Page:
10 Things You Need to Know About Windows Phone 7 Series

By Don Reisinger  |  Posted 2010-02-16

10 Things You Need to Know About Windows Phone 7 Series

When Microsoft CEO Steve Ballmer took the stage Feb. 15 to announce his company's new Windows Phone 7 Series, there was significant doubt in the room and around the globe. Could Microsoft, the company that once led the way in smartphones, revitalize its mobile brand after Apple, RIM and Google have surpassed it with new and more viable technology?

It would be difficult. Microsoft has been lagging behind for a long time. Apple's iPhone is capturing more and more market share by the day. And RIM still reigns supreme in the enterprise. Microsoft's platform would need to boast something special to make anyone notice.

In many ways, the Windows Phone 7 Series delivered. Although the name is a mouthful, Microsoft's latest mobile software delivers on several promises. It includes a gaming element, an outstanding new user interface and much more. When folks first had the chance to see what Microsoft has been working on for so long, they were impressed.

It's a good first step in the right direction for Microsoft as it attempts to rebuild its mobile brand. But not everything is worthy of praise. There are some issues with the Windows Phone 7 Series. And we need to acknowledge those as well. Take a look at the 10 things, both good and bad, that you need to know about Windows Phone 7 Series.

1. It's Part Zune Phone

Unlike every other iPhone competitor in the mobile space, Microsoft also offers an iPod competitor. The Zune plays a major role in the Windows Phone 7 Series. The full slate of Zune features makes its way to the software. Users can listen to music, check out FM radio and use Zune Social to share their music recommendations with friends. It's no small addition. Prior to the release of Windows Phone 7 Series, Apple's iPhone was the only device to double as an PMP. All that has changed.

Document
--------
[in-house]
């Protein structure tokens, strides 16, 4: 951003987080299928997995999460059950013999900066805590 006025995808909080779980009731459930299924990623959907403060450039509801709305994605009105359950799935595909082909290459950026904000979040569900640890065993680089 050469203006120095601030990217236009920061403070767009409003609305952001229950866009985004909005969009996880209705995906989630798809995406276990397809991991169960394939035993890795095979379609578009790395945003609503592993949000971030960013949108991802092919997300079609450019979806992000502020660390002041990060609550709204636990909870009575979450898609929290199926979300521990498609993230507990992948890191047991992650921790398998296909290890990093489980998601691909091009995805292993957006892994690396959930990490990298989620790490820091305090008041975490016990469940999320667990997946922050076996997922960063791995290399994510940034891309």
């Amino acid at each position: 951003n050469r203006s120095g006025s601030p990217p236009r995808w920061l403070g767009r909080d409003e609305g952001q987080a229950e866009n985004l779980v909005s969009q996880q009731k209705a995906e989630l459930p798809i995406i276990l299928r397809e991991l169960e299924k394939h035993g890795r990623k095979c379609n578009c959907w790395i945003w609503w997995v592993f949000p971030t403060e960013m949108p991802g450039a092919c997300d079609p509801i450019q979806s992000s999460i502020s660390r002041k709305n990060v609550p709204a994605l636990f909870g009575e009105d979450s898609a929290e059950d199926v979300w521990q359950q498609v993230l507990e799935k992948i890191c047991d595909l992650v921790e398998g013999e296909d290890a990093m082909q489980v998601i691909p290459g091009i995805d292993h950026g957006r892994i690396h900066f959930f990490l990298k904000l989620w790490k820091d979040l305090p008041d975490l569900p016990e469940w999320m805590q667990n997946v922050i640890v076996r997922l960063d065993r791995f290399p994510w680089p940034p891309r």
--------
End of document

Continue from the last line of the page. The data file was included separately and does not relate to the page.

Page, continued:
2. Gaming Plays a Major Role

For the first time, gaming is playing a major role in a mobile platform. According to Microsoft, Windows Phone 7 Series will integrate Xbox Live. Gamers will be able to play Xbox Live games on their Windows Phone 7 Series devices, sync with their accounts on their Xbox 360s, and look up other gamers right from the device. Considering Xbox Live currently has over 20 million subscribers, Windows Phone 7 Series might be the chosen device for gamers.

3. Go Social

Although the iPhone and Android-based devices feature social applications that can be downloaded from their respective app stores, Windows Phone 7 Series software has social elements built right in. The software's "People" hub allows users to see all their friends' latest status updates from the social networks they're using. It even provides the ability to update Facebook status out of the box. Microsoft didn't announce Twitter support just yet, which will hurt the software, but it deserves kudos for realizing the importance of mobile social networking.

4. The Name Might Hurt It

There's little debating that Windows Phone 7 Series was a bad idea. Whatever made Steve Ballmer and his team decide that they should go to market with such an awful name is anyone's guess. Soon, you'll be able to buy an iPhone, an Android device, a BlackBerry or a Windows Phone 7 Series product. Yikes. There's still time for Microsoft to come up with a better name for its software. And although it won't look good if it changes things up, it doesn't have much of a choice-Windows Phone 7 Series just doesn't cut it.

Nice Features, but Potential Buyers Face Long Wait

5. The Interface Is Unique